Tuesday, May 20, 2014

Godzilla 2014

It's been awhile since the last release of a Godzilla movie. Maybe the average person doesn't take these things into consideration, but I do. Godzilla: Final Wars was the last adventure to be released featuring our favorite giant monster. I've been jonesing for a new one since then. You don't realize how fast the time goes. It feels like it was only a year ago but it was over ten. Naturally, when I heard that there was a new installment coming to the series and it was from an American studio, I was excited and a little nervous.

You see, the last American made Godzilla movie didn't go over to well. It was a fine enough giant monster movie, but it wasn't Godzilla. GINO (Godzilla In Name Only) or Zilla, as he was called by fans, lacked the majesty and the sheer power of the Japanese version. The film might have been fine as a reboot/remake of The Beast from 20,000 Fathoms, but as a Godzilla movie, it failed quite miserably. And now we were going to be subjected to a new one and it was going to be directed by someone that I hadn't even heard of.

So I found the movie that got him the gig, Monsters, and watched it. Suddenly, I wasn't as nervous as before. Here was a man who got the genre, mixing human drama with the monster action in a balanced and fantastic way. And he did it all doing the effects, which were very good, on his computer at home. Imagine if Gareth Edwards, the director behind said film, had a real budget behind him.

We don't have to imagine any longer.

Godzilla (2014) is a worthy addition to the venerable series of Japanese films, far eclipsing the original American remake and earning its spot as a fine film in its own right. Right from the credits, you get a glimpse of Godzilla, as the stylized entry to the film is a montage of newsreels and articles on a giant monster (Godzilla) that they were conducting nuclear tests to try and destroy. That's the last glimpse you'll have of him for awhile, as we delve into the human drama, starting in the Philippines, where a mining operation has uncovered an odd discovery--a giant skeleton and two eggs, one of which has hatched and the contents of which have fled the area. It's destination? A nuclear power plant in Japan, which it destroys, traumatizing Joe Brody, played by Bryan Cranston and sending him on a mission to find out what exactly caused that disaster.

We jump to fifteen  years later, where Joe is still searching for answers, leading him to try and get into the quarantine zone that was set up around the lost power plant. His son has to bail him out of jail when he gets caught and now Ford Brody and his father find themselves on the trail of a cover up that is hiding something that may end up destroying the world--monsters!

After this build up and introduction to the cast that we'll be sticking with for the rest of the film, including Ford the younger's wife and child, the movie sets us up for a roller coaster of action sequences that find the monsters from the eggs hatching and terrorizing the Pacific as wreak havoc on anything nuclear in their path, as that is what they feed on. Fortunately, there's an ace in the hole for the Earth and its name is Godzilla and he doesn't seem to like these upstarts trying to take over his world.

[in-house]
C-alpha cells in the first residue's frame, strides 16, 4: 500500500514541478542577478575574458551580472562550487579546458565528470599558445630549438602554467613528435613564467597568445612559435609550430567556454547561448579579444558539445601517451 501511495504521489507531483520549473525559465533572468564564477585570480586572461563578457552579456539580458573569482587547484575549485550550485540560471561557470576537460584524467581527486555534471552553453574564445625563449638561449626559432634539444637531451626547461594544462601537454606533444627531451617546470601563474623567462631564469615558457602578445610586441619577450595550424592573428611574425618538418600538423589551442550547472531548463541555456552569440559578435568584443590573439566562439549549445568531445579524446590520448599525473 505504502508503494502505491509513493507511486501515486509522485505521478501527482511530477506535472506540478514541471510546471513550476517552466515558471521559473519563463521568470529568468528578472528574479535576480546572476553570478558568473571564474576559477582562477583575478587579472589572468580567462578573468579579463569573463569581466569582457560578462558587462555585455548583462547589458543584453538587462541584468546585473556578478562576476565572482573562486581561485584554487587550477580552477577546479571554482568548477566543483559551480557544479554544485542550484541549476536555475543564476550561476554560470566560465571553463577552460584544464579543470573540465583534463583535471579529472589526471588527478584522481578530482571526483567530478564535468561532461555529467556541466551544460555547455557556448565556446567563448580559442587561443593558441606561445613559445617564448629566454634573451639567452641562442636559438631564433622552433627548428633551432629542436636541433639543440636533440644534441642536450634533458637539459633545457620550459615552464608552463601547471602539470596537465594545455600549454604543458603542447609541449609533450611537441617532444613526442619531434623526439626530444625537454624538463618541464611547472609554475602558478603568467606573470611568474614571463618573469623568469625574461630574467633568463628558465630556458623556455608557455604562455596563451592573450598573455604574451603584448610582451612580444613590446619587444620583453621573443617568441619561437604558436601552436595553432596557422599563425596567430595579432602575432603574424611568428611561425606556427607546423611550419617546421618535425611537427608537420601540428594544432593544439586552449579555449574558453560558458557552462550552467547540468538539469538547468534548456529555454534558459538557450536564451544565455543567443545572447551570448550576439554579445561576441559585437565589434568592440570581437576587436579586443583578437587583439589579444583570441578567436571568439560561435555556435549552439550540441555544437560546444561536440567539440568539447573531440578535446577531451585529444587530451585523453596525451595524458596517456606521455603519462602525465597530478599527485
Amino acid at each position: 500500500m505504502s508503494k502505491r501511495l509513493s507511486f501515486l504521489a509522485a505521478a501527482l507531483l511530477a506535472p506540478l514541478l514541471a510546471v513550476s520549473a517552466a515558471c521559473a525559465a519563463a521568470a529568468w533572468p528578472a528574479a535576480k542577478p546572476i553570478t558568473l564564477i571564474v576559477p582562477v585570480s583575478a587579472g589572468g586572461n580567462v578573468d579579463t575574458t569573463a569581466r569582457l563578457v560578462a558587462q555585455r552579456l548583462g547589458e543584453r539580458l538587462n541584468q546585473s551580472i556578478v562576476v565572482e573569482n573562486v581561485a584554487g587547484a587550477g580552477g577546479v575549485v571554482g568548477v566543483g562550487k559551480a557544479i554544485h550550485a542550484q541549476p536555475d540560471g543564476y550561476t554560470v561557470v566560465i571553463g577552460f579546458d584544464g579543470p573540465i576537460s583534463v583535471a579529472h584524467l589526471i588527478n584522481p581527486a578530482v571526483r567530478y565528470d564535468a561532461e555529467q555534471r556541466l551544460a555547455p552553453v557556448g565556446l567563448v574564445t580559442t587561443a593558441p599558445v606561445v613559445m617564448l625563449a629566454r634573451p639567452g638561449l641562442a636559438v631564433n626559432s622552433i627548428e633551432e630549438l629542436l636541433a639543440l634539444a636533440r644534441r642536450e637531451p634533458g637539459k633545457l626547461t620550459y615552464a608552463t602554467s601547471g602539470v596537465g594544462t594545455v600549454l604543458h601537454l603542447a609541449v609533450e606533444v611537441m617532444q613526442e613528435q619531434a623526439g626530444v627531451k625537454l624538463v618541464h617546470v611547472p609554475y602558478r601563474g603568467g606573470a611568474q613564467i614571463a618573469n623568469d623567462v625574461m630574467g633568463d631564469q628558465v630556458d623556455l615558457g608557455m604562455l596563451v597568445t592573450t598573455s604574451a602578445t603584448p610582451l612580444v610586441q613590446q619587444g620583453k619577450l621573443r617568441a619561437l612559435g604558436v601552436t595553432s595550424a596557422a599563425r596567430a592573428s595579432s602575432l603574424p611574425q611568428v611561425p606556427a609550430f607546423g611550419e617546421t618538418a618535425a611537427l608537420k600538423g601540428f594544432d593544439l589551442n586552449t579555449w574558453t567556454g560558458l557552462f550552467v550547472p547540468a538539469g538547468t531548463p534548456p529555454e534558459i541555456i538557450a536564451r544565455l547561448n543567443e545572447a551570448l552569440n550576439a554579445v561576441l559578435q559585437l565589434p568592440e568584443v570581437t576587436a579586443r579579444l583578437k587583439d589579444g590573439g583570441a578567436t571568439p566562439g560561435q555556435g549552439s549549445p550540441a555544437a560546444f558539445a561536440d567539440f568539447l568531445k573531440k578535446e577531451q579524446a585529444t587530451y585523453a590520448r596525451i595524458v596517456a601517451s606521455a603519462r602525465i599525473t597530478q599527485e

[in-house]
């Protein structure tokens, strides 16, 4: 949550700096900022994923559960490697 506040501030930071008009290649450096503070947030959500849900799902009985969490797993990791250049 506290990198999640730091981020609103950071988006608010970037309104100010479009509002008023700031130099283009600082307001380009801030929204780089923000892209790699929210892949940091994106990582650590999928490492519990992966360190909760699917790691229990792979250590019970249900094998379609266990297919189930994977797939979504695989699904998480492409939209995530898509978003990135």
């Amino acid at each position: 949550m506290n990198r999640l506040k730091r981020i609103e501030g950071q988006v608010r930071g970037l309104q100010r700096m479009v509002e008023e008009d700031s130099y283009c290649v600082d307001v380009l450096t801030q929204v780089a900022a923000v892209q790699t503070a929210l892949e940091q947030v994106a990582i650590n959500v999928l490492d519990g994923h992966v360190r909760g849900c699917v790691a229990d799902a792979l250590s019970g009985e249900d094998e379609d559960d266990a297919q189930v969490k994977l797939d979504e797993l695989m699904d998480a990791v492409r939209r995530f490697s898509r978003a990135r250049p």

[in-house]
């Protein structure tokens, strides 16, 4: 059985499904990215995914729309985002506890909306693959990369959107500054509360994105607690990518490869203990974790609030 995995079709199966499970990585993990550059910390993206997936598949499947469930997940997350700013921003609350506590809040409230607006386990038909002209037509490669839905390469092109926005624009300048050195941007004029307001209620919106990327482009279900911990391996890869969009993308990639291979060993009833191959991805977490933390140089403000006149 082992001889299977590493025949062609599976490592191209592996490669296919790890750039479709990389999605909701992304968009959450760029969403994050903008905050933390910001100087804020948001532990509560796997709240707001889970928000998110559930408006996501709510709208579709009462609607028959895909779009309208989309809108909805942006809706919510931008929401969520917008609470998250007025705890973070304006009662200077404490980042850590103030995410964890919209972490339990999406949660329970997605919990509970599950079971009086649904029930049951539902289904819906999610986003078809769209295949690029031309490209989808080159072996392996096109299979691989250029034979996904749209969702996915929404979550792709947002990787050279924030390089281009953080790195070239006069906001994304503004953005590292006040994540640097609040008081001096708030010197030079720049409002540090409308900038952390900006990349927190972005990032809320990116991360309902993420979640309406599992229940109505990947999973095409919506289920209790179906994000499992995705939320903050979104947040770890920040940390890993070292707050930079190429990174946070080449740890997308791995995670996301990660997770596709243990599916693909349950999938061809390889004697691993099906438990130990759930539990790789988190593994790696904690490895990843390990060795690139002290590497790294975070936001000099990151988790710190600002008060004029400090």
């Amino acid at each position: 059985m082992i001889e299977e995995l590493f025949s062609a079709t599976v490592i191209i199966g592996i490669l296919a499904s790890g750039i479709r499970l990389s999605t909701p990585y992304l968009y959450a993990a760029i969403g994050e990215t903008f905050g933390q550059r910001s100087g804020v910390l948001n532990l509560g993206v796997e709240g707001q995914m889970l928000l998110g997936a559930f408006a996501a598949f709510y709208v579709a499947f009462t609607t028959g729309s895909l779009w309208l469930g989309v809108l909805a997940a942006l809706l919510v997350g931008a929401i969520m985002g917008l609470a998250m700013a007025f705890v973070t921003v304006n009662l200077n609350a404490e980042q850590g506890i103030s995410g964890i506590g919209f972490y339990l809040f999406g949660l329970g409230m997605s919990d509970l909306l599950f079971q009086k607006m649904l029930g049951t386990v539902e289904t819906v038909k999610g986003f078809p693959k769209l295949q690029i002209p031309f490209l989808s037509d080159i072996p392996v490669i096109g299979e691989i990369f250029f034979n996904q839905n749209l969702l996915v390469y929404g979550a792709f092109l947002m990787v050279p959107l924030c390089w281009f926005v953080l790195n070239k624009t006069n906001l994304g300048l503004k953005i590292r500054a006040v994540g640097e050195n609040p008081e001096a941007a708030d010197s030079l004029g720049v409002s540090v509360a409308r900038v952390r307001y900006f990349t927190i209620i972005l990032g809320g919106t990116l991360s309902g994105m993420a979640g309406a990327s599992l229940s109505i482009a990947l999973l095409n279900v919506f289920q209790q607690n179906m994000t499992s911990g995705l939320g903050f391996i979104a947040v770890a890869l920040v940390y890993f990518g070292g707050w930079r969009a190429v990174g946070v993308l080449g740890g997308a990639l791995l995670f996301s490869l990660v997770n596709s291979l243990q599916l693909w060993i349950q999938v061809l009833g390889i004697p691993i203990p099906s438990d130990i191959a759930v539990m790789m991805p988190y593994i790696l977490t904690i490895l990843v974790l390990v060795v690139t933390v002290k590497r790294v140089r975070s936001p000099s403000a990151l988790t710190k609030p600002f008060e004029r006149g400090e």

The monster designs are well done, with the MUTOs (Godzilla's opponents) bringing to mind Gigan mated with some odd insect. Their alien look sets them apart and helps us know that they are the ones who do not belong on this planet. Godzilla is majestic and powerful looking, updated for a modern age but still retaining the form and figure that we've become used to over the past 60 years. His role is of a force of nature, a balance setter who has little regard for anything other than his mission. And he's damn expressive. While in the past, the suits have given us some personality to Godzilla with sneers and the like, here in CGI he expresses more character than some of the human in the cast as he tries to destroy his enemies. When we first see him, it's a a grand moment, but we are made to wait until we can really see him cut loose against his foes. When that happens, it's well worth the wait and almost transcendent in its awesome brutality.

I liked this less is more approach that they used in the movie, teasing us with the battle they know we want to see until the end. It works well and when you get that final release, the wait has been worth it. Plus it's not like you're sitting there watching paint dry. There is monster action, even if it isn't battles, giving us some wonderful creature shots like Godzilla swimming through the ocean, flanked by aircraft carries as they all head to the final battle.

All in all, it's a great movie and moreover, it's a great Godzilla movie. Judging by the box office from the weekend, other people are feeling the same way and they've already greenlighted a sequel. Edwards says he would like to do a Destroy All Monsters style movie for the next one. I'm very OK with that.

Check it out and go, go Godzilla!

No comments: